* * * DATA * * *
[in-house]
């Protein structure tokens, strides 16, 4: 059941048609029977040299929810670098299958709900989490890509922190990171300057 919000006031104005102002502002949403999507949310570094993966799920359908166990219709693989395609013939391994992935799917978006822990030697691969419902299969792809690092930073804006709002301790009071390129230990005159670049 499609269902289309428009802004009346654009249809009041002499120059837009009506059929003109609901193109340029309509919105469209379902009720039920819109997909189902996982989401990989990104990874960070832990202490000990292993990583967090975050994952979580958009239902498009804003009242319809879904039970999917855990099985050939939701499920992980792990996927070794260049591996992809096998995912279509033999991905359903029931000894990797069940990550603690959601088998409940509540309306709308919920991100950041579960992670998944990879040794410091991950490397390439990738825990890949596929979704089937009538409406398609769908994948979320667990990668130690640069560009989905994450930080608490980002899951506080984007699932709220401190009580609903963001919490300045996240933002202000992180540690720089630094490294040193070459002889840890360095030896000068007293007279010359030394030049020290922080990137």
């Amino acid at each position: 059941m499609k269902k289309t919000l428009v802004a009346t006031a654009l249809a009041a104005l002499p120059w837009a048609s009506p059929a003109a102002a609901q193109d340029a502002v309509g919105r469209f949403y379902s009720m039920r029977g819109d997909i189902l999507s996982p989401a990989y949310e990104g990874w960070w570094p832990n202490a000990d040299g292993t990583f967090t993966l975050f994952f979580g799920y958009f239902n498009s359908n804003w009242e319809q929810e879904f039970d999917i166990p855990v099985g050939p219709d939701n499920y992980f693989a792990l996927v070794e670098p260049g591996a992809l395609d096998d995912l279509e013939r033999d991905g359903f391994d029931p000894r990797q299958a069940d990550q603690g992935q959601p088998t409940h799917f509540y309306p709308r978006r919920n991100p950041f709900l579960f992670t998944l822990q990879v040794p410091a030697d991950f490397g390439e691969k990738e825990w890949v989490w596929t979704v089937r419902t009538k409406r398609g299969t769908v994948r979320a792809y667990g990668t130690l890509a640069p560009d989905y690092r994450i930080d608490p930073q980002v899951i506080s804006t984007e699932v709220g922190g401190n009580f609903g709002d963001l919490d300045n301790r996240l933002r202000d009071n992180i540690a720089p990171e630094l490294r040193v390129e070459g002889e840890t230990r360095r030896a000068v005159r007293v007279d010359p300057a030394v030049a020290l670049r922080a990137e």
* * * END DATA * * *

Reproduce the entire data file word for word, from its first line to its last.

[in-house]
């Protein structure tokens, strides 16, 4: 059941048609029977040299929810670098299958709900989490890509922190990171300057 919000006031104005102002502002949403999507949310570094993966799920359908166990219709693989395609013939391994992935799917978006822990030697691969419902299969792809690092930073804006709002301790009071390129230990005159670049 499609269902289309428009802004009346654009249809009041002499120059837009009506059929003109609901193109340029309509919105469209379902009720039920819109997909189902996982989401990989990104990874960070832990202490000990292993990583967090975050994952979580958009239902498009804003009242319809879904039970999917855990099985050939939701499920992980792990996927070794260049591996992809096998995912279509033999991905359903029931000894990797069940990550603690959601088998409940509540309306709308919920991100950041579960992670998944990879040794410091991950490397390439990738825990890949596929979704089937009538409406398609769908994948979320667990990668130690640069560009989905994450930080608490980002899951506080984007699932709220401190009580609903963001919490300045996240933002202000992180540690720089630094490294040193070459002889840890360095030896000068007293007279010359030394030049020290922080990137």
């Amino acid at each position: 059941m499609k269902k289309t919000l428009v802004a009346t006031a654009l249809a009041a104005l002499p120059w837009a048609s009506p059929a003109a102002a609901q193109d340029a502002v309509g919105r469209f949403y379902s009720m039920r029977g819109d997909i189902l999507s996982p989401a990989y949310e990104g990874w960070w570094p832990n202490a000990d040299g292993t990583f967090t993966l975050f994952f979580g799920y958009f239902n498009s359908n804003w009242e319809q929810e879904f039970d999917i166990p855990v099985g050939p219709d939701n499920y992980f693989a792990l996927v070794e670098p260049g591996a992809l395609d096998d995912l279509e013939r033999d991905g359903f391994d029931p000894r990797q299958a069940d990550q603690g992935q959601p088998t409940h799917f509540y309306p709308r978006r919920n991100p950041f709900l579960f992670t998944l822990q990879v040794p410091a030697d991950f490397g390439e691969k990738e825990w890949v989490w596929t979704v089937r419902t009538k409406r398609g299969t769908v994948r979320a792809y667990g990668t130690l890509a640069p560009d989905y690092r994450i930080d608490p930073q980002v899951i506080s804006t984007e699932v709220g922190g401190n009580f609903g709002d963001l919490d300045n301790r996240l933002r202000d009071n992180i540690a720089p990171e630094l490294r040193v390129e070459g002889e840890t230990r360095r030896a000068v005159r007293v007279d010359p300057a030394v030049a020290l670049r922080a990137e």